What does your dog need most from you?

Structure & Clarity.

That’s the short answer. The long?

Let’s say we know a guy henceforth named George. George just got a new job. His boss is very nice. She rewards her employees for a job well done with surprise prizes and bonuses. But George’s boss is new to her position and she’s not holding her employees accountable. George is starting to notice he’s arriving 5 minutes late, then 10, then 15 and soon an entire hour after he’s suppose to be there. George is chatting with his coworkers more than he’s typing up his reports.  He’s barging into her office to bother her with questions he could find the answer to on his own. George is turning out to be an annoyance to his boss.

What’s gone wrong here? Lack of leadership. George’s boss gave to much affection without first explaining the rules to him. Poor communication and lack of structure will always lead to trouble.

Now I’m not telling you to stop being affectionate to your dog. In fact we love affection and treats. However, your dog should be earning it. What do I mean by earned it? Your dog should be looking to you for guidance before making decisions. When given freedoms, he should be making good choices you’ve helped shaped.  Don’t let your dog demand affection from you, instead make it a reward you offer for good behavior.

What are some easy ways to implement structure?

Make your dog wait calmly in a sit while you fill their food bowl and set it down before releasing them to eat.

Have your dog wait politely at doorways before following you out.

Put your dog in the crate for naps and down time.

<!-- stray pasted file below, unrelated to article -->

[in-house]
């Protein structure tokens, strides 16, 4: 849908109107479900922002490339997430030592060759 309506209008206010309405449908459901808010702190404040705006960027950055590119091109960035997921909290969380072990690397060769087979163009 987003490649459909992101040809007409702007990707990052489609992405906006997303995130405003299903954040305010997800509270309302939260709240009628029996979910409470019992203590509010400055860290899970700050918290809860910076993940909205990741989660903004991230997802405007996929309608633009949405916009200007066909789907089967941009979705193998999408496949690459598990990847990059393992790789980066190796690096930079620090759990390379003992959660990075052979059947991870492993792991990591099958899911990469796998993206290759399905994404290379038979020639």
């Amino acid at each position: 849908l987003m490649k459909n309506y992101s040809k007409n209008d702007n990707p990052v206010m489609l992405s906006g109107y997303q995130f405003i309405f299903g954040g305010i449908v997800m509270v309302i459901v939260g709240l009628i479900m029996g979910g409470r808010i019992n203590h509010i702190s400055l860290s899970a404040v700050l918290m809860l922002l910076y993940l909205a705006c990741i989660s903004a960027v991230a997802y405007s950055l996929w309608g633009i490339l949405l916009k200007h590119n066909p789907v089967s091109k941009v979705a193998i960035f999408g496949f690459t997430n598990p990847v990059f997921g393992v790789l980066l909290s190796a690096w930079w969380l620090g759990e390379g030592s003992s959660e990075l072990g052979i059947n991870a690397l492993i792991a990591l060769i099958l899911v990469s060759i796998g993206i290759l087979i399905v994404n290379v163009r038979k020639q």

Teach your dog the place command and utilize it through out the day.

Teach your dog to follow beside you calm and attentive on walks.

These are just a starting point and as your dog falls into good habits you can start to offer more freedom.

What about clarity?

Be consistent and clear in what you want and don’t want. Training collars make this an easier transition but the end goal is always a good relationship. It can be as simple as interrupt the behavior you wish to see stop and guide towards the behavior you want to replace it.

Consistency is really where you can get stuck. You’re able to use a stove without fear of being burned because you know to avoid the hot burners. Now what if that oven suddenly started to occasionally burn you when you touch the handle or the knobs? How quick would you be to avoid that stove? Because it’s unreliable you wouldn’t trust it anymore.

We do the same thing to our dogs when sometimes we reprimand them for jumping up and sometimes we pet them for it. Dogs get confused and confusion leads to anxiety, fear, or even aggression. Don’t leave your dog guessing in the gray area. Give him clear black and white rules and he’ll breathe a sigh of relief and relax.

Need more help? Visit our website www.VictoryTails.com

Happy Training

Viktoria Miller

Victory Tails Dog Training